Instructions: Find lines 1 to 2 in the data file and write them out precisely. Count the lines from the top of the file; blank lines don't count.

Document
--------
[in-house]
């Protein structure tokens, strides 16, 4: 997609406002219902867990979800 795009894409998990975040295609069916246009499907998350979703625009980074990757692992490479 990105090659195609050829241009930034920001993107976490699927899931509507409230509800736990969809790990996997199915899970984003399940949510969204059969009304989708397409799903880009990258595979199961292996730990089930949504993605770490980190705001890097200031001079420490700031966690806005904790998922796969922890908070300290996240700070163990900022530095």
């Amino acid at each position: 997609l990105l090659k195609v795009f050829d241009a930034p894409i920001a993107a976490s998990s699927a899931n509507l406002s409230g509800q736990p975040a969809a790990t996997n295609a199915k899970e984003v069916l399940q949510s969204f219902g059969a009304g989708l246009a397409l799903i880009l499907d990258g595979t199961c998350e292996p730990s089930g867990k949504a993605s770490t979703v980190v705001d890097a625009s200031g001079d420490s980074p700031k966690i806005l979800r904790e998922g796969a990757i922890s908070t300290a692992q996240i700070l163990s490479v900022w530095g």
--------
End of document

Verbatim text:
[in-house]
């Protein structure tokens, strides 16, 4: 997609406002219902867990979800 795009894409998990975040295609069916246009499907998350979703625009980074990757692992490479 990105090659195609050829241009930034920001993107976490699927899931509507409230509800736990969809790990996997199915899970984003399940949510969204059969009304989708397409799903880009990258595979199961292996730990089930949504993605770490980190705001890097200031001079420490700031966690806005904790998922796969922890908070300290996240700070163990900022530095």